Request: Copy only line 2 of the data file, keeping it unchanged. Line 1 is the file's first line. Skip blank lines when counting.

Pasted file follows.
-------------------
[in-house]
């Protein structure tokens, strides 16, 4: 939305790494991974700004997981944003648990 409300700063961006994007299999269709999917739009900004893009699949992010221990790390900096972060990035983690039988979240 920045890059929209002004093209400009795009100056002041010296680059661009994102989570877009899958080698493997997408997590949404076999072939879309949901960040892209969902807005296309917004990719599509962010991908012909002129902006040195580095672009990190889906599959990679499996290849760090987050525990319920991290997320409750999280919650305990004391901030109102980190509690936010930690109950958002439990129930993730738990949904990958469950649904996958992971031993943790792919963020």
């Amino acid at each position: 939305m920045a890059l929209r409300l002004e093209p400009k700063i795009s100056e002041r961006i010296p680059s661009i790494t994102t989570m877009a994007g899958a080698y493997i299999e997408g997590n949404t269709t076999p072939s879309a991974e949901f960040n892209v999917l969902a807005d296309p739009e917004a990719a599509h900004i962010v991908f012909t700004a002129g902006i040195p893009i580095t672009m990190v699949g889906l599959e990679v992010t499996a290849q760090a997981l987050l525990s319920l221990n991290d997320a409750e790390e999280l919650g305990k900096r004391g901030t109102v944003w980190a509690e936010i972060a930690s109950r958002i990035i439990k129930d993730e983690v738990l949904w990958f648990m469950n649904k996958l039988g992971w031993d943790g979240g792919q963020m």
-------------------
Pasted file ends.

């Protein structure tokens, strides 16, 4: 939305790494991974700004997981944003648990 409300700063961006994007299999269709999917739009900004893009699949992010221990790390900096972060990035983690039988979240 920045890059929209002004093209400009795009100056002041010296680059661009994102989570877009899958080698493997997408997590949404076999072939879309949901960040892209969902807005296309917004990719599509962010991908012909002129902006040195580095672009990190889906599959990679499996290849760090987050525990319920991290997320409750999280919650305990004391901030109102980190509690936010930690109950958002439990129930993730738990949904990958469950649904996958992971031993943790792919963020």